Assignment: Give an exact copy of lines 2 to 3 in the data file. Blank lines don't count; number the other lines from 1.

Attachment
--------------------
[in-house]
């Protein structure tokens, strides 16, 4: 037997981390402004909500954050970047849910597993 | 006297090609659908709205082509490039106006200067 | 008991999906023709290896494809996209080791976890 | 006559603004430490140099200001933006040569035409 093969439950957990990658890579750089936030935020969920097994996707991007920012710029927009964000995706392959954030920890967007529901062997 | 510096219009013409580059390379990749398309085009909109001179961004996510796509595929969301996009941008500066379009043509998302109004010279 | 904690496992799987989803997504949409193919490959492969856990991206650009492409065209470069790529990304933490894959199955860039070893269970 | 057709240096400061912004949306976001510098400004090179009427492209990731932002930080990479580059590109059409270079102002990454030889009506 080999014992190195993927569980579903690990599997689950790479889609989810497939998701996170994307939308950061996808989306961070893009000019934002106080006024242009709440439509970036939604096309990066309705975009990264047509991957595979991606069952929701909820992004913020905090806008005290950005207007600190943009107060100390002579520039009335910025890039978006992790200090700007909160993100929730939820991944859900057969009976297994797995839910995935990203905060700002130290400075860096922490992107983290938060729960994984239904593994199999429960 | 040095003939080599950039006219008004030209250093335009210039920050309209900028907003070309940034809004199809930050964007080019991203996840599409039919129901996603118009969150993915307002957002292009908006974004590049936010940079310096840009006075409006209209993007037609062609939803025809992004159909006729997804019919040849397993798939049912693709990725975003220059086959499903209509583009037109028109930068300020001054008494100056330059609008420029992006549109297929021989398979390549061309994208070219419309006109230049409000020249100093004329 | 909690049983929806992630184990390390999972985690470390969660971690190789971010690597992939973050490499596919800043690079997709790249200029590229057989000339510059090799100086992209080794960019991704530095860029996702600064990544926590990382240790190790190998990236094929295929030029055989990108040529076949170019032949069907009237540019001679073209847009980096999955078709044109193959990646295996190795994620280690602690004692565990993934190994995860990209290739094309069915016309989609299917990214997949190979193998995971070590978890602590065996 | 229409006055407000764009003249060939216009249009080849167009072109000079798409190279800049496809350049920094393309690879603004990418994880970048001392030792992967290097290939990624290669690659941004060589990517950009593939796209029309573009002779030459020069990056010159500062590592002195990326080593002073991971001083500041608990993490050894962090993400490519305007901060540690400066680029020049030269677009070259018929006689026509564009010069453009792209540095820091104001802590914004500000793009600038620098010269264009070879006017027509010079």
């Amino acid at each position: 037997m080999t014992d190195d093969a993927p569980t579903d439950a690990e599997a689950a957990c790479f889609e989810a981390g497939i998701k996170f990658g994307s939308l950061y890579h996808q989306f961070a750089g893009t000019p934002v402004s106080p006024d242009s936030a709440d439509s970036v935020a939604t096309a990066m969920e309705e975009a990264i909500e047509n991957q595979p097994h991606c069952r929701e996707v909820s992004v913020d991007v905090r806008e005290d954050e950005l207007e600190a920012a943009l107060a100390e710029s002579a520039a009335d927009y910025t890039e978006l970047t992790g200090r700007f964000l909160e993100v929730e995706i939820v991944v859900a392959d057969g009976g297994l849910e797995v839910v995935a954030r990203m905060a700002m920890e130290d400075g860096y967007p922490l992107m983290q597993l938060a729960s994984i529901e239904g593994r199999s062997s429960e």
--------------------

């Protein structure tokens, strides 16, 4: 037997981390402004909500954050970047849910597993 | 006297090609659908709205082509490039106006200067 | 008991999906023709290896494809996209080791976890 | 006559603004430490140099200001933006040569035409 093969439950957990990658890579750089936030935020969920097994996707991007920012710029927009964000995706392959954030920890967007529901062997 | 510096219009013409580059390379990749398309085009909109001179961004996510796509595929969301996009941008500066379009043509998302109004010279 | 904690496992799987989803997504949409193919490959492969856990991206650009492409065209470069790529990304933490894959199955860039070893269970 | 057709240096400061912004949306976001510098400004090179009427492209990731932002930080990479580059590109059409270079102002990454030889009506 080999014992190195993927569980579903690990599997689950790479889609989810497939998701996170994307939308950061996808989306961070893009000019934002106080006024242009709440439509970036939604096309990066309705975009990264047509991957595979991606069952929701909820992004913020905090806008005290950005207007600190943009107060100390002579520039009335910025890039978006992790200090700007909160993100929730939820991944859900057969009976297994797995839910995935990203905060700002130290400075860096922490992107983290938060729960994984239904593994199999429960 | 040095003939080599950039006219008004030209250093335009210039920050309209900028907003070309940034809004199809930050964007080019991203996840599409039919129901996603118009969150993915307002957002292009908006974004590049936010940079310096840009006075409006209209993007037609062609939803025809992004159909006729997804019919040849397993798939049912693709990725975003220059086959499903209509583009037109028109930068300020001054008494100056330059609008420029992006549109297929021989398979390549061309994208070219419309006109230049409000020249100093004329 | 909690049983929806992630184990390390999972985690470390969660971690190789971010690597992939973050490499596919800043690079997709790249200029590229057989000339510059090799100086992209080794960019991704530095860029996702600064990544926590990382240790190790190998990236094929295929030029055989990108040529076949170019032949069907009237540019001679073209847009980096999955078709044109193959990646295996190795994620280690602690004692565990993934190994995860990209290739094309069915016309989609299917990214997949190979193998995971070590978890602590065996 | 229409006055407000764009003249060939216009249009080849167009072109000079798409190279800049496809350049920094393309690879603004990418994880970048001392030792992967290097290939990624290669690659941004060589990517950009593939796209029309573009002779030459020069990056010159500062590592002195990326080593002073991971001083500041608990993490050894962090993400490519305007901060540690400066680029020049030269677009070259018929006689026509564009010069453009792209540095820091104001802590914004500000793009600038620098010269264009070879006017027509010079």
């Amino acid at each position: 037997m080999t014992d190195d093969a993927p569980t579903d439950a690990e599997a689950a957990c790479f889609e989810a981390g497939i998701k996170f990658g994307s939308l950061y890579h996808q989306f961070a750089g893009t000019p934002v402004s106080p006024d242009s936030a709440d439509s970036v935020a939604t096309a990066m969920e309705e975009a990264i909500e047509n991957q595979p097994h991606c069952r929701e996707v909820s992004v913020d991007v905090r806008e005290d954050e950005l207007e600190a920012a943009l107060a100390e710029s002579a520039a009335d927009y910025t890039e978006l970047t992790g200090r700007f964000l909160e993100v929730e995706i939820v991944v859900a392959d057969g009976g297994l849910e797995v839910v995935a954030r990203m905060a700002m920890e130290d400075g860096y967007p922490l992107m983290q597993l938060a729960s994984i529901e239904g593994r199999s062997s429960e």